First, a little background.
Yi Peng and Loi Krathong are two different holidays, held on the same weekend. Loi Krathong happens all over Thailand. Loi Krathong literally means "floating lantern" or "floating basket" and you can see people putting little candles on lotus leaves in any body of water throughout Thailand. It's nice, but that's not what this post is about.
This is about Yi Peng.
Yi Peng translates to "Second Full Moon." This refers to the second month of the Lanna lunar calendar (not the Thai lunar calendar, which mostly coincides with our regular calendar). The Lanna lunar calendar is based on the harvest, so a new one starts in October, making the second month November. So this answers our first question:
When is it?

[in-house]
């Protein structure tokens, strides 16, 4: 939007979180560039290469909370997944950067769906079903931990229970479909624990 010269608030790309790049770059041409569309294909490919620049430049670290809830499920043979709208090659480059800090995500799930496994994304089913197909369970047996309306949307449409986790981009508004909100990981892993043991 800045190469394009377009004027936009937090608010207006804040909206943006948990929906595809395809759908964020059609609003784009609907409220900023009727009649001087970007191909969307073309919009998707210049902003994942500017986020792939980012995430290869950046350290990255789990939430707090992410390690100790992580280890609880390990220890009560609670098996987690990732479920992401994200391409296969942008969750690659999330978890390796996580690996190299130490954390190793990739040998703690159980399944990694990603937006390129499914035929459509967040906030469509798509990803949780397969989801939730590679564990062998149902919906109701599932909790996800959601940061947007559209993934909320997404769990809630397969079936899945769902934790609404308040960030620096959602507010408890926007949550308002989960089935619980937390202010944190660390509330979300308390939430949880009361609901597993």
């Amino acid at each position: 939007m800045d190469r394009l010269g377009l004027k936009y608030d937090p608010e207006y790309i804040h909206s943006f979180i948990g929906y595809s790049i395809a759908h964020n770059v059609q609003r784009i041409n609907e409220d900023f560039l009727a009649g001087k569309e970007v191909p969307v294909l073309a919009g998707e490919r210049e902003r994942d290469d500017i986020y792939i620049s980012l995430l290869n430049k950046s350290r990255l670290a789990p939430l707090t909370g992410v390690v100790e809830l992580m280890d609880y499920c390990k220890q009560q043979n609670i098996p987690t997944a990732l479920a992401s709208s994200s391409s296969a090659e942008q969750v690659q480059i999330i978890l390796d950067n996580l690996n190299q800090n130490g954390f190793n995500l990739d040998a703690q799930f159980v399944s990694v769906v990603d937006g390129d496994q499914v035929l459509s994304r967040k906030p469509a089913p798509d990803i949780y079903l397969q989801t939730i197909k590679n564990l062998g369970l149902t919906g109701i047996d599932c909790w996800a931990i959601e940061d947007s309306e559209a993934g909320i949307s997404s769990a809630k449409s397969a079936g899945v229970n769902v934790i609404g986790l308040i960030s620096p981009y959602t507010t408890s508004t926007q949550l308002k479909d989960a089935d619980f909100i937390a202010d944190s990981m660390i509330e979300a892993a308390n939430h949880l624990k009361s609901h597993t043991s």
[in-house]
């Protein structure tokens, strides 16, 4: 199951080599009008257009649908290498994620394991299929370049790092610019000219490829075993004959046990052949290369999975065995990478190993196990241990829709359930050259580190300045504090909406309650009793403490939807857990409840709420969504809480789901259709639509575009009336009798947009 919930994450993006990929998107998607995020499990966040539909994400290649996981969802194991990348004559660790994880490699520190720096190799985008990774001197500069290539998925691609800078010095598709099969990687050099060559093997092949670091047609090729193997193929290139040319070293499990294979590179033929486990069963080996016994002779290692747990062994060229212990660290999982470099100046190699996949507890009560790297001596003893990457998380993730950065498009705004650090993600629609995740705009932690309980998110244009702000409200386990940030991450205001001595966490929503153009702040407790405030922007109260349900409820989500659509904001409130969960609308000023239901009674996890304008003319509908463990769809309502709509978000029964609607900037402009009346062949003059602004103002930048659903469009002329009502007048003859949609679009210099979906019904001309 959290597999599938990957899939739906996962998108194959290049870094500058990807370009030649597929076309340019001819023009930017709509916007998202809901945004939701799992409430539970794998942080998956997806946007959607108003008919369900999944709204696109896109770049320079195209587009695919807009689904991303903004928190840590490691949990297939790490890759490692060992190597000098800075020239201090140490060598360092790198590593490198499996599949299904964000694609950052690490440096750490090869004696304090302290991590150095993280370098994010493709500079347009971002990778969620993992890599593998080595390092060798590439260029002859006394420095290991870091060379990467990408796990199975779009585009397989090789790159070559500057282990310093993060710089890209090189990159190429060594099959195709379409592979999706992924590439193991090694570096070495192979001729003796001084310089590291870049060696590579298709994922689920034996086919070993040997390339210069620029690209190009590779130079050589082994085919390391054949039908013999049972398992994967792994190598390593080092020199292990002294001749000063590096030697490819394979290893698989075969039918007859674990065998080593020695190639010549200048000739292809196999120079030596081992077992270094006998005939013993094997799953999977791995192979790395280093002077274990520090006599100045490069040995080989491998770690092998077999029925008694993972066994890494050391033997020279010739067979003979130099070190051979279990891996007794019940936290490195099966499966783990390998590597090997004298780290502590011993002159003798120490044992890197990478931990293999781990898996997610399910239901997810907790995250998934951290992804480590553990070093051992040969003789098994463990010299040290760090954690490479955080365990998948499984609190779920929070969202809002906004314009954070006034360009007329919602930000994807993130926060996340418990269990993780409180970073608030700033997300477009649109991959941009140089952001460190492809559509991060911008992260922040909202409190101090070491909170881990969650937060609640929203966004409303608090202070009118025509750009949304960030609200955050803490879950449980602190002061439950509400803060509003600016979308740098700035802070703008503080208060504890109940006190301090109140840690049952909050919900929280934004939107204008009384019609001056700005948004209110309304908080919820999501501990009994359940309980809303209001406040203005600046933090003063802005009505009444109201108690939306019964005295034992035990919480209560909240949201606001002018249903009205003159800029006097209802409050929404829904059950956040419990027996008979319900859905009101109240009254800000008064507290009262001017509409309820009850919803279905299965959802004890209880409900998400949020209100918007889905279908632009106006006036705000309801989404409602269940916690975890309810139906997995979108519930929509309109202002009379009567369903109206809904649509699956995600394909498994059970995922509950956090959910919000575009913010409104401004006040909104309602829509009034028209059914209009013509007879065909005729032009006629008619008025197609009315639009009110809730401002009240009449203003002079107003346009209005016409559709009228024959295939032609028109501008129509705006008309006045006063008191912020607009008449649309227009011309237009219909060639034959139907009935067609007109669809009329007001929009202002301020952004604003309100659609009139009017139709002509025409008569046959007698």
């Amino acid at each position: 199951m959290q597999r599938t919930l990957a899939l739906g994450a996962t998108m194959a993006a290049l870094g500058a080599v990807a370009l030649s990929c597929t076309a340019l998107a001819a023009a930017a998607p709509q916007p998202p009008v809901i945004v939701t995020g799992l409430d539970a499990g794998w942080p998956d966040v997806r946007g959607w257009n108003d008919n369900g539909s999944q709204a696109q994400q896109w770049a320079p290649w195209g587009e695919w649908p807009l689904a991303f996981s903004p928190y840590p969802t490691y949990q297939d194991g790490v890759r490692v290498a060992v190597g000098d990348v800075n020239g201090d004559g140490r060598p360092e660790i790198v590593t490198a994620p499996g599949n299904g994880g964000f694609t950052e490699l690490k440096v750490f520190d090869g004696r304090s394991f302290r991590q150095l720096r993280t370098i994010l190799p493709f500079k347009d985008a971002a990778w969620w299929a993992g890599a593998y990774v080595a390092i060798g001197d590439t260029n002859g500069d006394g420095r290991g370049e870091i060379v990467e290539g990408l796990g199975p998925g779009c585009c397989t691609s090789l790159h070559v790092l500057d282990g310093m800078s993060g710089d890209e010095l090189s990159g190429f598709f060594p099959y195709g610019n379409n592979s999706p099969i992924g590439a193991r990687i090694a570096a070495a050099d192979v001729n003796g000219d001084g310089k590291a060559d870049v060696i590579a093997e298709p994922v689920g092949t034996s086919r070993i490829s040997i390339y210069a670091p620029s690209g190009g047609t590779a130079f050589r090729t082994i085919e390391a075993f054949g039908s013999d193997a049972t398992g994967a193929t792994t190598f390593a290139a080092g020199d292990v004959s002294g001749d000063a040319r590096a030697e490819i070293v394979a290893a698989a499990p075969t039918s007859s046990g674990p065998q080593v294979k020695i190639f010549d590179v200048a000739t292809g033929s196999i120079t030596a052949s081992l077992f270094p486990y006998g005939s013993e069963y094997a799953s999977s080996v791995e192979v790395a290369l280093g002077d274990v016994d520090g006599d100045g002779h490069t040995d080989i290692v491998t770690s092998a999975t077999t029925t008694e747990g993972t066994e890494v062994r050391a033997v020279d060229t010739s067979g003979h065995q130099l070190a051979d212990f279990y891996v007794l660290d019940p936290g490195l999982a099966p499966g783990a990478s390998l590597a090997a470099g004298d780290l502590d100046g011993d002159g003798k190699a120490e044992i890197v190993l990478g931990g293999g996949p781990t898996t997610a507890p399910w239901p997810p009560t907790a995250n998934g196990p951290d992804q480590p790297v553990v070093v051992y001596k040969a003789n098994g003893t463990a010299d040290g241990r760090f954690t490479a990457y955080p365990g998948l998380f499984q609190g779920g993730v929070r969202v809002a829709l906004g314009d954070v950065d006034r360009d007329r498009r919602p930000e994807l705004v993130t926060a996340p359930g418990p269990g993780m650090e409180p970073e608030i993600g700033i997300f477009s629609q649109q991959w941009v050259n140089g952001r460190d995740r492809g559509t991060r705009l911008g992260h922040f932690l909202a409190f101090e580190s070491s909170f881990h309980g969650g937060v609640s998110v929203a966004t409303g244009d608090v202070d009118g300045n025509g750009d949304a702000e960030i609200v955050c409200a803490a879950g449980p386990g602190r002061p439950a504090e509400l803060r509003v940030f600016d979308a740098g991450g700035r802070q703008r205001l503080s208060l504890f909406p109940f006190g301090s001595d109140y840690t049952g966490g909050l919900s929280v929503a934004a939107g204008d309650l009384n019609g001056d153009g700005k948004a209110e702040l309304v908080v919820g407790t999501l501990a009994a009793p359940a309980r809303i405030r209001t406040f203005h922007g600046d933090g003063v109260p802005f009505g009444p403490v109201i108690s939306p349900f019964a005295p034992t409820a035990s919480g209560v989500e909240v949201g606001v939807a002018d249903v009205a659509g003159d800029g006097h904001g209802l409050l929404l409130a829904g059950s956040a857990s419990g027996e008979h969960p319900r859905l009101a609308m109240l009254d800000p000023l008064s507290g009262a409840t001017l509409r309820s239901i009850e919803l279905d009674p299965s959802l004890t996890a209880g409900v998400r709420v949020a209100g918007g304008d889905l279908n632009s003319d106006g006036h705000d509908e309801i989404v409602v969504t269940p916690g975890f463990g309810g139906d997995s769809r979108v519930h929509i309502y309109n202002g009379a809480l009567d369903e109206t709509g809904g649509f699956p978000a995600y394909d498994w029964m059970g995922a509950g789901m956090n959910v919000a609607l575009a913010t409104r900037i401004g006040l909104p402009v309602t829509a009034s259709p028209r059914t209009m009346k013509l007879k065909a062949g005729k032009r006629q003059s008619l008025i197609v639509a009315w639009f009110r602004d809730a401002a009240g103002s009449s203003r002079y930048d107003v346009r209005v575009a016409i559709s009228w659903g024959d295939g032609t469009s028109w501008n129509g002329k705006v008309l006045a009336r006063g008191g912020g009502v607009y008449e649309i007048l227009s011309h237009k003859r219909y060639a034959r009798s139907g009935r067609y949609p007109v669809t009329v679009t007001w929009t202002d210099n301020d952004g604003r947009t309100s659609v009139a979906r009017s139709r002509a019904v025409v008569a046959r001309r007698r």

*Sept 2015 Update: Several websites are claiming there will not be a free local event in 2015, but only the "international" ticketed event (now 4500THB) on November 25, 2015. I don't believe them, so I'll keep digging until I find out for sure.
*Another Update: I believe this site. It looks like the Thai government told the organizers that they can only launch the lanterns on one night - Loi Krathong. The free Lanna Kathina event will happen on November 21, 2015. However, the organizers are claiming that they will NOT be launching lanterns that day. I still only partly believe that, since the lantern release is a big part of the ceremony. I think they're just trying to cut down the number of tourists that show up.